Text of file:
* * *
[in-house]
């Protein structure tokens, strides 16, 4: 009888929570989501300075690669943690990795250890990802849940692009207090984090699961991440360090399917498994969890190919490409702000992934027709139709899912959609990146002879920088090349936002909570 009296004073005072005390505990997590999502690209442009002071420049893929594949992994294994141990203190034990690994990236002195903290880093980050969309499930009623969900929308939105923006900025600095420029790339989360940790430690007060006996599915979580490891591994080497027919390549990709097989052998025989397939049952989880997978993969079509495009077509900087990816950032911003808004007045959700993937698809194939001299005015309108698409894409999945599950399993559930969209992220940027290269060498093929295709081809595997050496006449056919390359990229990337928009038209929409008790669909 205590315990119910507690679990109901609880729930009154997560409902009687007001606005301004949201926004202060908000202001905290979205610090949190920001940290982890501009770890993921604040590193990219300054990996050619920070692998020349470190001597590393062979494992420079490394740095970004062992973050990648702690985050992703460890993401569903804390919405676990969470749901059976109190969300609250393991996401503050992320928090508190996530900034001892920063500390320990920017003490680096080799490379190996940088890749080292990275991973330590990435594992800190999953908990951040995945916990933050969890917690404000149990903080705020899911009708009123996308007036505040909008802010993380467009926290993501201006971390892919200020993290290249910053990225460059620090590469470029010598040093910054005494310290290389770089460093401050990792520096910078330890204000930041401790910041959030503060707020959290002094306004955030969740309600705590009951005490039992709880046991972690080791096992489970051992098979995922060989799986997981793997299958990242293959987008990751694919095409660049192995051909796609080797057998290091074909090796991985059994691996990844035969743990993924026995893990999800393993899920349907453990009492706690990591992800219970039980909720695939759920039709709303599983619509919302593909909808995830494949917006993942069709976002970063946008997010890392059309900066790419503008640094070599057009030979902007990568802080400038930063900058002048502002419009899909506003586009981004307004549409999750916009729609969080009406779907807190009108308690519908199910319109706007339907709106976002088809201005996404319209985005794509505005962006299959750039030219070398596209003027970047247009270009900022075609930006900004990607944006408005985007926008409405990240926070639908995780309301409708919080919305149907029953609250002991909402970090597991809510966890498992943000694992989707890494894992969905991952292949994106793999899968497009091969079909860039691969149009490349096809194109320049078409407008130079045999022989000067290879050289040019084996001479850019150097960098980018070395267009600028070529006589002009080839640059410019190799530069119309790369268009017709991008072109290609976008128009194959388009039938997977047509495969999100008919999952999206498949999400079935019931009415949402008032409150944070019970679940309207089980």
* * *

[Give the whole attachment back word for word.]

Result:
[in-house]
């Protein structure tokens, strides 16, 4: 009888929570989501300075690669943690990795250890990802849940692009207090984090699961991440360090399917498994969890190919490409702000992934027709139709899912959609990146002879920088090349936002909570 009296004073005072005390505990997590999502690209442009002071420049893929594949992994294994141990203190034990690994990236002195903290880093980050969309499930009623969900929308939105923006900025600095420029790339989360940790430690007060006996599915979580490891591994080497027919390549990709097989052998025989397939049952989880997978993969079509495009077509900087990816950032911003808004007045959700993937698809194939001299005015309108698409894409999945599950399993559930969209992220940027290269060498093929295709081809595997050496006449056919390359990229990337928009038209929409008790669909 205590315990119910507690679990109901609880729930009154997560409902009687007001606005301004949201926004202060908000202001905290979205610090949190920001940290982890501009770890993921604040590193990219300054990996050619920070692998020349470190001597590393062979494992420079490394740095970004062992973050990648702690985050992703460890993401569903804390919405676990969470749901059976109190969300609250393991996401503050992320928090508190996530900034001892920063500390320990920017003490680096080799490379190996940088890749080292990275991973330590990435594992800190999953908990951040995945916990933050969890917690404000149990903080705020899911009708009123996308007036505040909008802010993380467009926290993501201006971390892919200020993290290249910053990225460059620090590469470029010598040093910054005494310290290389770089460093401050990792520096910078330890204000930041401790910041959030503060707020959290002094306004955030969740309600705590009951005490039992709880046991972690080791096992489970051992098979995922060989799986997981793997299958990242293959987008990751694919095409660049192995051909796609080797057998290091074909090796991985059994691996990844035969743990993924026995893990999800393993899920349907453990009492706690990591992800219970039980909720695939759920039709709303599983619509919302593909909808995830494949917006993942069709976002970063946008997010890392059309900066790419503008640094070599057009030979902007990568802080400038930063900058002048502002419009899909506003586009981004307004549409999750916009729609969080009406779907807190009108308690519908199910319109706007339907709106976002088809201005996404319209985005794509505005962006299959750039030219070398596209003027970047247009270009900022075609930006900004990607944006408005985007926008409405990240926070639908995780309301409708919080919305149907029953609250002991909402970090597991809510966890498992943000694992989707890494894992969905991952292949994106793999899968497009091969079909860039691969149009490349096809194109320049078409407008130079045999022989000067290879050289040019084996001479850019150097960098980018070395267009600028070529006589002009080839640059410019190799530069119309790369268009017709991008072109290609976008128009194959388009039938997977047509495969999100008919999952999206498949999400079935019931009415949402008032409150944070019970679940309207089980």